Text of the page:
New chief takes reins at SFPUC
By Tiffany Maleshefski
Mayor Willie Brown, accompanied by the full board of the San Francisco Public Utilities Commission, gave newly appointed PUC general manager Patricia Martel a warm welcome last Tuesday when her appointment was officially announced at the agency’s regularly scheduled meeting.
“Pat Martel represents what will be one of the most outstanding directors in this city,” Brown said.
Martel was courted by city officials for several months during a nationwide search for candidates to fill the position of general manager.
Her new responsibilities, which began October 1, will include overseeing water and sewer services in San Francisco and in northern San Mateo County. She will supervise nearly 1,800 employees.
Prior to accepting the post, Martel served as the assistant manager of the city of Daly City. Before that, she was assistant city manager for the city of South San Francisco. She has also worked for the city of Inglewood, near Los Angeles, in a similar capacity.
A resident of San Francisco, Martel has been involved in developing the city’s first gay and lesbian community center, scheduled to open later this month. She currently serves as a trustee for the City and County of San Francisco Employee Retirement System Board.
The position of PUC general manager was described by PUC commissioner Dennis Normandy as a “generalist at the highest levels of management” and by the mayor as a management post that is not a “specialist in any specific categories.”
“We need a generalist with the will and ability to make things happen,” Normandy said.
Supporters of Martel believe that her professional background, which contains little experience in the area of sewer and water management, is an asset instead of a hindrance, due to its range of functions rather than one particular area of concentration.
Lake Merced Issue
Still, Martel isn’t completely out of the clear from critics.
Community activists concerned with the state of Lake Merced have expressed concern that Martel’s lack of expertise in a variety of water-related fields might impede their efforts to improve the lake.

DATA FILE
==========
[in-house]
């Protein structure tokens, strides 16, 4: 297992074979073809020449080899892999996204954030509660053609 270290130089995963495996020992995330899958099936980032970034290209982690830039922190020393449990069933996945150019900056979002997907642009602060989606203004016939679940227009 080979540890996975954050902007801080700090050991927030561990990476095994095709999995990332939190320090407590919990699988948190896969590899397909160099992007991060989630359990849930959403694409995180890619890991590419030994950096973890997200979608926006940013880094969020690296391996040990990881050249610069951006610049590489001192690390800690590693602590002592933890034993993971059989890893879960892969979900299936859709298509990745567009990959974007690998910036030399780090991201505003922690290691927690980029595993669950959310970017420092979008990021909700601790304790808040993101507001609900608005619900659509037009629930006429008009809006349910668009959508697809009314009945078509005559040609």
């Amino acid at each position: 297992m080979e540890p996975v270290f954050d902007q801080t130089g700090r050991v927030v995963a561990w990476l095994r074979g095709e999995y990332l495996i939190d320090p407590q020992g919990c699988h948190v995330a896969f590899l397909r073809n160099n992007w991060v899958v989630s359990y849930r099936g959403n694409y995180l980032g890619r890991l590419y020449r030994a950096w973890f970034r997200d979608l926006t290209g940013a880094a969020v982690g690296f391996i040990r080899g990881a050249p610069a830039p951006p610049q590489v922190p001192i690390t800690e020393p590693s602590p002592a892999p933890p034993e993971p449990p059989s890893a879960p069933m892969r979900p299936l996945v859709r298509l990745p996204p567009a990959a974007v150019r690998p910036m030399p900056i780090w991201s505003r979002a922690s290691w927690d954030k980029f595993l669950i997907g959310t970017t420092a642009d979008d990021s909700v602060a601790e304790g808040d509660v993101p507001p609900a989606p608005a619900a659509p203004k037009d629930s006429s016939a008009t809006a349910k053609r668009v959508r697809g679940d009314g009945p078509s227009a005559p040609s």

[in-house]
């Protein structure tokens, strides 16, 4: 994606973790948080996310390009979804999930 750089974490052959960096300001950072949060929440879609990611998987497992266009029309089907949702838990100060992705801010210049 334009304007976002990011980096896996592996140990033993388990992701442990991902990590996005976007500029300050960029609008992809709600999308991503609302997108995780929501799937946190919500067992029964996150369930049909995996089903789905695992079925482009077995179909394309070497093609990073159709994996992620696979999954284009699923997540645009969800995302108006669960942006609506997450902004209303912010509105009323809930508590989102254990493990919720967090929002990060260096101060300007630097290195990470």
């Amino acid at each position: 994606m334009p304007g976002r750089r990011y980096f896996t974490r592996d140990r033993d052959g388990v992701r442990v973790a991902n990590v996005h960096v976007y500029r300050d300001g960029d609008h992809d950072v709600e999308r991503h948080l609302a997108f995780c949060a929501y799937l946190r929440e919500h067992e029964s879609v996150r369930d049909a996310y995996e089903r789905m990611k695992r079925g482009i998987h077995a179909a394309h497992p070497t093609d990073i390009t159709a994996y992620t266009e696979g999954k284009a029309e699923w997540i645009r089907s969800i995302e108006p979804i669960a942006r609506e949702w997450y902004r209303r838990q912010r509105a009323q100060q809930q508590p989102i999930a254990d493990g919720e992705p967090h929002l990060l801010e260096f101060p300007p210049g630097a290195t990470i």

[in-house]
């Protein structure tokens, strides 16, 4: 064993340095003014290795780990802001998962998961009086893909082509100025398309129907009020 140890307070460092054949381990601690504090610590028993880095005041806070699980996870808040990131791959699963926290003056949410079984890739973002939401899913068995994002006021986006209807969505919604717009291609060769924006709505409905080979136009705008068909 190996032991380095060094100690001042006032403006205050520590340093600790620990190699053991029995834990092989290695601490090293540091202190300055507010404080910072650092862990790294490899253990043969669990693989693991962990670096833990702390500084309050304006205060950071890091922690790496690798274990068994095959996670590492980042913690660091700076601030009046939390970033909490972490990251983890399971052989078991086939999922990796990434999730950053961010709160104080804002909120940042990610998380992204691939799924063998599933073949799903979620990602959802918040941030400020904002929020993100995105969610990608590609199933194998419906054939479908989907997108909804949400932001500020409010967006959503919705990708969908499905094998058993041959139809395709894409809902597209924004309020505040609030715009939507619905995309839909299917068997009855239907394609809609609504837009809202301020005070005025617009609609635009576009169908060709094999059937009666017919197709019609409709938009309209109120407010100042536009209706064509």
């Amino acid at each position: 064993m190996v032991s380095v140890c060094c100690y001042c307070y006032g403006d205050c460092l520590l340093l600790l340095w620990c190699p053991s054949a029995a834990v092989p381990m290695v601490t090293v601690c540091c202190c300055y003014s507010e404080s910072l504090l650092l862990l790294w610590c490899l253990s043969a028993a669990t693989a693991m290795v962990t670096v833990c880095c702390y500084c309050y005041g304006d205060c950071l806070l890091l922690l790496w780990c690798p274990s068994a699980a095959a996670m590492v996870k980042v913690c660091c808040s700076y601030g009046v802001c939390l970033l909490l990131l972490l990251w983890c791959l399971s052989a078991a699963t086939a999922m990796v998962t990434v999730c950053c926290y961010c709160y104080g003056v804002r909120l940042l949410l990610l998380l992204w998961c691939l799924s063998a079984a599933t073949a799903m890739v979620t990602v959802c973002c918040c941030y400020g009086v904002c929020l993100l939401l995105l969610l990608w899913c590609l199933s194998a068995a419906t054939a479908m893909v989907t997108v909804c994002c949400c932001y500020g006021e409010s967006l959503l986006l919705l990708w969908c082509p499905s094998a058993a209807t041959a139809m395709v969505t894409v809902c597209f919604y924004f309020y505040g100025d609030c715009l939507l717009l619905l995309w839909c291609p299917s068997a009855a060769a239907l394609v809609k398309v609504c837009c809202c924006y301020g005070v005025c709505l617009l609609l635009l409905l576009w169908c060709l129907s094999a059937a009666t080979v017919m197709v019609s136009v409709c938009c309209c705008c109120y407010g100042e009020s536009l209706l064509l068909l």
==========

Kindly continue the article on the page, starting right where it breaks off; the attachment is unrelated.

John Plummer, representing Friends of Lake Merced, said that he and some of his peers had “raised a little fuss about her resume.” Plummer expressed concern abut Martel’s lack of experience in senior-level management and said that, from what he could conclude, Martel had no experience in being the “lead” person employees go to.
Plummer said that with a $400 million bond sitting on the PUC table to rebuild the Hetch Hetchy water system, he would have liked the new general manager to be someone with more project-management experience or an engineer with hydrology expertise or somebody with a concrete background in water-resource development.
But after her appointment was announced last Tuesday, Martel leaped into smoothing over rough edges that might exist between her and the community.
Martel introduced herself to a circle of Lake Merced advocates, the same ones who had questioned her qualifications.
“I am ready to roll up my sleeves,” she said, when they pressed her to be responsive to the needs of the lake.
“My door is always open,” said Martel, who described herself as a “friend of the lake” and added, “I love the lake.”
Pleased with her approach
Martel’s approach met well with potential detractors, who, in turn, informed Martel of their long involvement with the lake.
“That history will help,” she said, inviting their insight.
Plummer said that Martel’s self-motivated introduction was “most gracious” and that he was “very pleased with her approach” and would welcome the appointment of Martel with an open mind.
Jerry Cadagan, speaking for the Committee to Save Lake Merced, said he was pleased with Martel’s openness with him and his peers. He said that he believed Martel showed a genuine interest in saving the lake by working with those who were close to the issue.
“I am optimistic about what I saw yesterday,” said Cadagan. “She said she is a friend of Lake Merced.”